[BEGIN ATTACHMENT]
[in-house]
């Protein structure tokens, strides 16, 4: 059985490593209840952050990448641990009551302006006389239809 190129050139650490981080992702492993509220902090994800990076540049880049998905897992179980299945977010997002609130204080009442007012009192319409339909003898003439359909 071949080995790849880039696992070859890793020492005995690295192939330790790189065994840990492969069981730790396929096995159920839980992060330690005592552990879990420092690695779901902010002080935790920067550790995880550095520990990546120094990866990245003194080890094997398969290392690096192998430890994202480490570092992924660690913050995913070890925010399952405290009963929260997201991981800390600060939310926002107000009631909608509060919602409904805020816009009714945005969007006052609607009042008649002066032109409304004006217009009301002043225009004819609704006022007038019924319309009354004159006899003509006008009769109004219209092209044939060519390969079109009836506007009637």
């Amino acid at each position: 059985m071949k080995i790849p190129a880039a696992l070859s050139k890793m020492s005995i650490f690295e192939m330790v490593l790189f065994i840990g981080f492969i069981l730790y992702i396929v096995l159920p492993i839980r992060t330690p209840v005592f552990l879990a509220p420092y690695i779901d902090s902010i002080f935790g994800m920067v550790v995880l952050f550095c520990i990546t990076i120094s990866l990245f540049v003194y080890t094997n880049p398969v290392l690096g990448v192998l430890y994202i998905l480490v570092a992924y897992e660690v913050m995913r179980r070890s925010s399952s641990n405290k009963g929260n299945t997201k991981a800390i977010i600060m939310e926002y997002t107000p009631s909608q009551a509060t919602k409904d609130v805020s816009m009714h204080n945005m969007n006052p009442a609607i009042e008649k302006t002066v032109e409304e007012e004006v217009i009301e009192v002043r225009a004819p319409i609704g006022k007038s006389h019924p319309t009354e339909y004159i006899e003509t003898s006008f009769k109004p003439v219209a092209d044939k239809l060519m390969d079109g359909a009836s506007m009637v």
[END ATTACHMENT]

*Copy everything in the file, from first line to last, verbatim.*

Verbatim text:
[in-house]
């Protein structure tokens, strides 16, 4: 059985490593209840952050990448641990009551302006006389239809 190129050139650490981080992702492993509220902090994800990076540049880049998905897992179980299945977010997002609130204080009442007012009192319409339909003898003439359909 071949080995790849880039696992070859890793020492005995690295192939330790790189065994840990492969069981730790396929096995159920839980992060330690005592552990879990420092690695779901902010002080935790920067550790995880550095520990990546120094990866990245003194080890094997398969290392690096192998430890994202480490570092992924660690913050995913070890925010399952405290009963929260997201991981800390600060939310926002107000009631909608509060919602409904805020816009009714945005969007006052609607009042008649002066032109409304004006217009009301002043225009004819609704006022007038019924319309009354004159006899003509006008009769109004219209092209044939060519390969079109009836506007009637």
């Amino acid at each position: 059985m071949k080995i790849p190129a880039a696992l070859s050139k890793m020492s005995i650490f690295e192939m330790v490593l790189f065994i840990g981080f492969i069981l730790y992702i396929v096995l159920p492993i839980r992060t330690p209840v005592f552990l879990a509220p420092y690695i779901d902090s902010i002080f935790g994800m920067v550790v995880l952050f550095c520990i990546t990076i120094s990866l990245f540049v003194y080890t094997n880049p398969v290392l690096g990448v192998l430890y994202i998905l480490v570092a992924y897992e660690v913050m995913r179980r070890s925010s399952s641990n405290k009963g929260n299945t997201k991981a800390i977010i600060m939310e926002y997002t107000p009631s909608q009551a509060t919602k409904d609130v805020s816009m009714h204080n945005m969007n006052p009442a609607i009042e008649k302006t002066v032109e409304e007012e004006v217009i009301e009192v002043r225009a004819p319409i609704g006022k007038s006389h019924p319309t009354e339909y004159i006899e003509t003898s006008f009769k109004p003439v219209a092209d044939k239809l060519m390969d079109g359909a009836s506007m009637v």